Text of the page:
In a recent study for the Mercatus Center at George Mason University, economist Steven Horwitz points out that restrictive zoning laws impede social mobility by making it difficult or impossible for the working class and poor to establish home-based small businesses:
Unfortunately, the pleas of both left and right-wing analysts alike have largely fallen on deaf ears. Ironically, despite the harm they inflict on the poor and disadvantaged, the nation’s most liberal cities also tend to have the most restrictive zoning laws. Cynics might argue that this is because the residents of these areas are actually “limousine liberals” who only pretend to care about the poor, but in reality support whatever policies put more money in their own pockets. In my view, the main culprit is not malevolence on the part of liberal voters but political and economic ignorance. The problem is not that voters are indifferent to the plight of the poor, but that most of them simply don’t realize that restrictive zoning exacerbates it.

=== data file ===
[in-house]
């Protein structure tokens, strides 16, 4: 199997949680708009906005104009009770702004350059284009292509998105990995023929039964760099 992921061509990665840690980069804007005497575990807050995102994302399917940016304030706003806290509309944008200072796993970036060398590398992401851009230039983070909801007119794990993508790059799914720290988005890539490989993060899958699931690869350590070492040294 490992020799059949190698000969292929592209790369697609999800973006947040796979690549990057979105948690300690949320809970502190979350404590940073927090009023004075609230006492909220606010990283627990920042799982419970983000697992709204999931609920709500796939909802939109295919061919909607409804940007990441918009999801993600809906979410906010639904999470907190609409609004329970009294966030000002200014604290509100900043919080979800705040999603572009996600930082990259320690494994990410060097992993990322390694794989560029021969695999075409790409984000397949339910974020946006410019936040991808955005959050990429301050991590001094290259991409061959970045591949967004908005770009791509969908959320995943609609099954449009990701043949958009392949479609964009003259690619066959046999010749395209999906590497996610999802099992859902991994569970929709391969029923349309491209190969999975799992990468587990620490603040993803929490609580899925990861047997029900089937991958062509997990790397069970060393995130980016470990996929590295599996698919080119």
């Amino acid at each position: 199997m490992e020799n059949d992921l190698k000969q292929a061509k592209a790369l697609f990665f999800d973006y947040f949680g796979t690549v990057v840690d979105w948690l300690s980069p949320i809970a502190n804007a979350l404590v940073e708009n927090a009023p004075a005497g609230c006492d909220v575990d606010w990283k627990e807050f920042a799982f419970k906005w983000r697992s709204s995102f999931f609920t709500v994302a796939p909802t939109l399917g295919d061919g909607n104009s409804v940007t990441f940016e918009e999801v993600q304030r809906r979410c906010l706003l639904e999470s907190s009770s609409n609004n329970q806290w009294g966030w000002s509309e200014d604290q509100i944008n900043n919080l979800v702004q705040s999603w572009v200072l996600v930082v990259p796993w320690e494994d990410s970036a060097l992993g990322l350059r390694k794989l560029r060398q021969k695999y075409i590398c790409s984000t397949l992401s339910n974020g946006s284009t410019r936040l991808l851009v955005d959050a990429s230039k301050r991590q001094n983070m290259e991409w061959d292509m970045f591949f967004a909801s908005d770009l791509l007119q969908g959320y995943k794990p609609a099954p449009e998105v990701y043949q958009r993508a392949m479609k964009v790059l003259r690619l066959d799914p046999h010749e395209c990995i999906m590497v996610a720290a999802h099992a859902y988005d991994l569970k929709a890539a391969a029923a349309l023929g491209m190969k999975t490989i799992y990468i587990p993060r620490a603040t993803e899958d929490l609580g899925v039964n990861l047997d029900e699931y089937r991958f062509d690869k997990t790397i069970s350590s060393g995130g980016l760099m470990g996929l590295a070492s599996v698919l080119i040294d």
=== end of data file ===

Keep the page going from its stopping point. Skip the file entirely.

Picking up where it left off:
Restrictive zoning policies also persist in part because they advantage politically well-connected developers who are often the only ones who can get construction permits in such an environment. If building new housing requires going through a byzantine permit process, the politically connected will have obvious advantages over newcomers who lack such clout. To be a success developer in a city like that requires getting in bed with the political class. As Donald Trump put it, “[l]ike all developers, my father and I contributed money to [then-New York Mayor] Beame, and to other politicians. The simple fact is that contributing money to politicians is very standard and accepted for a New York City developer.” Those with less political influence than the Trumps of the world often find it difficult to get building permits. The implicit alliance between well-meaning, but ignorant voters and politically connected developers is a classic “baptist-bootlegger” coalition, in which harmful policies are perpetuated by a combination of idealists and unscrupulous interest groups.
The harm caused by zoning is partially mitigated by the opportunity to vote with your feet for jurisdictions with better policies, including many in the south and southwest. Even so, restrictive zoning is a massive burden on the poor and working class, and deprives many of what would otherwise be their best housing and employment opportunities.